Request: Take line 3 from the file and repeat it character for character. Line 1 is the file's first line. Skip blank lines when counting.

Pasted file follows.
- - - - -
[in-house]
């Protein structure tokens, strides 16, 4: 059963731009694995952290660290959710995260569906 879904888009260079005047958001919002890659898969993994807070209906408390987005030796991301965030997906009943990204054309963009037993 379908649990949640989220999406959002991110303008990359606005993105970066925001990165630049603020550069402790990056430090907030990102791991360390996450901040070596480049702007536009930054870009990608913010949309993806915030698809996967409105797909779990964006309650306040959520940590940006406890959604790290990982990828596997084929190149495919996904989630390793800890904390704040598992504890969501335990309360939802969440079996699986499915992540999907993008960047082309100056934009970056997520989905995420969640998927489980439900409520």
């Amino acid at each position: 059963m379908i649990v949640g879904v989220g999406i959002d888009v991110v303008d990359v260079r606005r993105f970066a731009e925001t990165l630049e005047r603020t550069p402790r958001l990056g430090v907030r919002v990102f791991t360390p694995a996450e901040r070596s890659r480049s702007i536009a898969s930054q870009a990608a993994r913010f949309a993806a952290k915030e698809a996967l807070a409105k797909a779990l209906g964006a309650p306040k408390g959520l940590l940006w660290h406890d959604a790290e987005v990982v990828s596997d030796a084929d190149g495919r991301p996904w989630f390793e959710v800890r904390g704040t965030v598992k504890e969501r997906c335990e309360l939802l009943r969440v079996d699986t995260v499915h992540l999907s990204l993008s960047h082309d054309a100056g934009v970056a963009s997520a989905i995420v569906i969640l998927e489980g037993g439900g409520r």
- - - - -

């Amino acid at each position: 059963m379908i649990v949640g879904v989220g999406i959002d888009v991110v303008d990359v260079r606005r993105f970066a731009e925001t990165l630049e005047r603020t550069p402790r958001l990056g430090v907030r919002v990102f791991t360390p694995a996450e901040r070596s890659r480049s702007i536009a898969s930054q870009a990608a993994r913010f949309a993806a952290k915030e698809a996967l807070a409105k797909a779990l209906g964006a309650p306040k408390g959520l940590l940006w660290h406890d959604a790290e987005v990982v990828s596997d030796a084929d190149g495919r991301p996904w989630f390793e959710v800890r904390g704040t965030v598992k504890e969501r997906c335990e309360l939802l009943r969440v079996d699986t995260v499915h992540l999907s990204l993008s960047h082309d054309a100056g934009v970056a963009s997520a989905i995420v569906i969640l998927e489980g037993g439900g409520r």